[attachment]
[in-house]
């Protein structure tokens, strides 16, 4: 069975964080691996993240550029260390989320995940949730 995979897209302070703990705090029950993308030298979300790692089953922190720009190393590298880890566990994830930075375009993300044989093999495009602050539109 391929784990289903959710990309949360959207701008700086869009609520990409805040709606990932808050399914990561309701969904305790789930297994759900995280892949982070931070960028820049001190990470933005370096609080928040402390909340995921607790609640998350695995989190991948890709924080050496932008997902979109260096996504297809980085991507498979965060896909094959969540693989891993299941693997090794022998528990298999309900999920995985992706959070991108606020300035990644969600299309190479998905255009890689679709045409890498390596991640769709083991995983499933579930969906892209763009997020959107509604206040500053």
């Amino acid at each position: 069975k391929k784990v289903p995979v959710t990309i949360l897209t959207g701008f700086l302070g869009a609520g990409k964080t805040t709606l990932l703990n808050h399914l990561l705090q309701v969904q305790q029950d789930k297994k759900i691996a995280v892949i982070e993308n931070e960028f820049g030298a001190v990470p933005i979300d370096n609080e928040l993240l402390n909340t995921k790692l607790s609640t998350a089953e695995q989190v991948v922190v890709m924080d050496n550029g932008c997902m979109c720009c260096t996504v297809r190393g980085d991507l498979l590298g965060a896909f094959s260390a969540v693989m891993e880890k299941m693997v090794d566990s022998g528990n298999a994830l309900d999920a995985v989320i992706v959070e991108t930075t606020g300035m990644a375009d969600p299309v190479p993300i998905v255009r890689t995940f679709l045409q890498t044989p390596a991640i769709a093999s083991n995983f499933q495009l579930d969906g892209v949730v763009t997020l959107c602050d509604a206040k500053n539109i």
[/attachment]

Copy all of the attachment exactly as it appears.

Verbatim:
[in-house]
């Protein structure tokens, strides 16, 4: 069975964080691996993240550029260390989320995940949730 995979897209302070703990705090029950993308030298979300790692089953922190720009190393590298880890566990994830930075375009993300044989093999495009602050539109 391929784990289903959710990309949360959207701008700086869009609520990409805040709606990932808050399914990561309701969904305790789930297994759900995280892949982070931070960028820049001190990470933005370096609080928040402390909340995921607790609640998350695995989190991948890709924080050496932008997902979109260096996504297809980085991507498979965060896909094959969540693989891993299941693997090794022998528990298999309900999920995985992706959070991108606020300035990644969600299309190479998905255009890689679709045409890498390596991640769709083991995983499933579930969906892209763009997020959107509604206040500053």
């Amino acid at each position: 069975k391929k784990v289903p995979v959710t990309i949360l897209t959207g701008f700086l302070g869009a609520g990409k964080t805040t709606l990932l703990n808050h399914l990561l705090q309701v969904q305790q029950d789930k297994k759900i691996a995280v892949i982070e993308n931070e960028f820049g030298a001190v990470p933005i979300d370096n609080e928040l993240l402390n909340t995921k790692l607790s609640t998350a089953e695995q989190v991948v922190v890709m924080d050496n550029g932008c997902m979109c720009c260096t996504v297809r190393g980085d991507l498979l590298g965060a896909f094959s260390a969540v693989m891993e880890k299941m693997v090794d566990s022998g528990n298999a994830l309900d999920a995985v989320i992706v959070e991108t930075t606020g300035m990644a375009d969600p299309v190479p993300i998905v255009r890689t995940f679709l045409q890498t044989p390596a991640i769709a093999s083991n995983f499933q495009l579930d969906g892209v949730v763009t997020l959107c602050d509604a206040k500053n539109i």